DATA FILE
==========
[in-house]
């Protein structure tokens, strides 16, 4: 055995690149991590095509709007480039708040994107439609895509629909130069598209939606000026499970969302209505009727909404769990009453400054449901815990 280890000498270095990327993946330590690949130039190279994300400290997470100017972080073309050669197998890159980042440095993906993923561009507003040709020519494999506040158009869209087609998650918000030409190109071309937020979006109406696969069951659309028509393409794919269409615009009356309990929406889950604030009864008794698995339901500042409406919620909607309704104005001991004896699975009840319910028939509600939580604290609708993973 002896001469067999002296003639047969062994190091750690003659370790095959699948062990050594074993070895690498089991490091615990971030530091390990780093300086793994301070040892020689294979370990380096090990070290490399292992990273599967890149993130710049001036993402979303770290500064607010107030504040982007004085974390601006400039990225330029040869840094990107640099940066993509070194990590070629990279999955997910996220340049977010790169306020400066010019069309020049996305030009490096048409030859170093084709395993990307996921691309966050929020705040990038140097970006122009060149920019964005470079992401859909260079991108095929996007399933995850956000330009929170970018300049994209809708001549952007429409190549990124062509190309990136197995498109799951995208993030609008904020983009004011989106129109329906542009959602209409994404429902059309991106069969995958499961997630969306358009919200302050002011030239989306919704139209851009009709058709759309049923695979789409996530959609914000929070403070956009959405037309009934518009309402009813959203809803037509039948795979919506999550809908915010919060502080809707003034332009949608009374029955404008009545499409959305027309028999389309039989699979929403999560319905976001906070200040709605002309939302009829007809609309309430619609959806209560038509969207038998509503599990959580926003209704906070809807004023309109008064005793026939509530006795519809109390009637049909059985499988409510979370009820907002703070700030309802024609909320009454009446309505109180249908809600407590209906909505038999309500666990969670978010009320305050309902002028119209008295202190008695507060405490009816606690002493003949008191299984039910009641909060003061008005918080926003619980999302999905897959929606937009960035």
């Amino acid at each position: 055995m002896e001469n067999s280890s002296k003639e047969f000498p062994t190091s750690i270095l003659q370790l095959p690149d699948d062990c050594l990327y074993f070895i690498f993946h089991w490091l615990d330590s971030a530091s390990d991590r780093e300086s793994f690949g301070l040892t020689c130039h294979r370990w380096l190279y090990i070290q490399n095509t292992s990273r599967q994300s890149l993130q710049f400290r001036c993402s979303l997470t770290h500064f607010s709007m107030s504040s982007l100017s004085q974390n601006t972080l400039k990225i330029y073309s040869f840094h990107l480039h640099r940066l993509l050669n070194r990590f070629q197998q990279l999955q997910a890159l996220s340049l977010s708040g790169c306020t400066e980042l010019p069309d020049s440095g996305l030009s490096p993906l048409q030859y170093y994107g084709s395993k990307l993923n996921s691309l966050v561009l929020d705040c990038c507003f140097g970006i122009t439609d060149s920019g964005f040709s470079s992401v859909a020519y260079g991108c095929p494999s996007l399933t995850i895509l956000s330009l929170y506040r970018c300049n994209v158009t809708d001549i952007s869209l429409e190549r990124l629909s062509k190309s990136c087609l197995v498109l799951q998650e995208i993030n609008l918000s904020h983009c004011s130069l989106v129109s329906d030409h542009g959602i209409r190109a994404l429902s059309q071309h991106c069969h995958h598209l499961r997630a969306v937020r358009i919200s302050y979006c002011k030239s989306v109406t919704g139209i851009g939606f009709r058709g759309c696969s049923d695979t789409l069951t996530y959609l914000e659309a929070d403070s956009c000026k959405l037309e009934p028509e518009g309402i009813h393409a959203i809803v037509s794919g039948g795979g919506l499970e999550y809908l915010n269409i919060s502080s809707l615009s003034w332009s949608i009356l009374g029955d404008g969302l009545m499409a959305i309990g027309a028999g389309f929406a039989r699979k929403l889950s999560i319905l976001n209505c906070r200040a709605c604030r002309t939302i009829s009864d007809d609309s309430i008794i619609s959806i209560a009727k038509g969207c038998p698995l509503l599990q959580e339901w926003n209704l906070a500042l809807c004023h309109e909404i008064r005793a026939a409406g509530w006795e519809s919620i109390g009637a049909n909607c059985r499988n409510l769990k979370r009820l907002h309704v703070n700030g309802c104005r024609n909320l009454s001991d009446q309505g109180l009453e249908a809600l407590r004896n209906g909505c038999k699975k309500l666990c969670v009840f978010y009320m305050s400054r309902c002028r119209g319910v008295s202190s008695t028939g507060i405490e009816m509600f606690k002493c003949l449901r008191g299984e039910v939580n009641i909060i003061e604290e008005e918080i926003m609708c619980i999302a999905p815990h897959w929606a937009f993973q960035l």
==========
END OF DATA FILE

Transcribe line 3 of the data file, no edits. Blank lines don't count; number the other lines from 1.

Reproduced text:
């Amino acid at each position: 055995m002896e001469n067999s280890s002296k003639e047969f000498p062994t190091s750690i270095l003659q370790l095959p690149d699948d062990c050594l990327y074993f070895i690498f993946h089991w490091l615990d330590s971030a530091s390990d991590r780093e300086s793994f690949g301070l040892t020689c130039h294979r370990w380096l190279y090990i070290q490399n095509t292992s990273r599967q994300s890149l993130q710049f400290r001036c993402s979303l997470t770290h500064f607010s709007m107030s504040s982007l100017s004085q974390n601006t972080l400039k990225i330029y073309s040869f840094h990107l480039h640099r940066l993509l050669n070194r990590f070629q197998q990279l999955q997910a890159l996220s340049l977010s708040g790169c306020t400066e980042l010019p069309d020049s440095g996305l030009s490096p993906l048409q030859y170093y994107g084709s395993k990307l993923n996921s691309l966050v561009l929020d705040c990038c507003f140097g970006i122009t439609d060149s920019g964005f040709s470079s992401v859909a020519y260079g991108c095929p494999s996007l399933t995850i895509l956000s330009l929170y506040r970018c300049n994209v158009t809708d001549i952007s869209l429409e190549r990124l629909s062509k190309s990136c087609l197995v498109l799951q998650e995208i993030n609008l918000s904020h983009c004011s130069l989106v129109s329906d030409h542009g959602i209409r190109a994404l429902s059309q071309h991106c069969h995958h598209l499961r997630a969306v937020r358009i919200s302050y979006c002011k030239s989306v109406t919704g139209i851009g939606f009709r058709g759309c696969s049923d695979t789409l069951t996530y959609l914000e659309a929070d403070s956009c000026k959405l037309e009934p028509e518009g309402i009813h393409a959203i809803v037509s794919g039948g795979g919506l499970e999550y809908l915010n269409i919060s502080s809707l615009s003034w332009s949608i009356l009374g029955d404008g969302l009545m499409a959305i309990g027309a028999g389309f929406a039989r699979k929403l889950s999560i319905l976001n209505c906070r200040a709605c604030r002309t939302i009829s009864d007809d609309s309430i008794i619609s959806i209560a009727k038509g969207c038998p698995l509503l599990q959580e339901w926003n209704l906070a500042l809807c004023h309109e909404i008064r005793a026939a409406g509530w006795e519809s919620i109390g009637a049909n909607c059985r499988n409510l769990k979370r009820l907002h309704v703070n700030g309802c104005r024609n909320l009454s001991d009446q309505g109180l009453e249908a809600l407590r004896n209906g909505c038999k699975k309500l666990c969670v009840f978010y009320m305050s400054r309902c002028r119209g319910v008295s202190s008695t028939g507060i405490e009816m509600f606690k002493c003949l449901r008191g299984e039910v939580n009641i909060i003061e604290e008005e918080i926003m609708c619980i999302a999905p815990h897959w929606a937009f993973q960035l």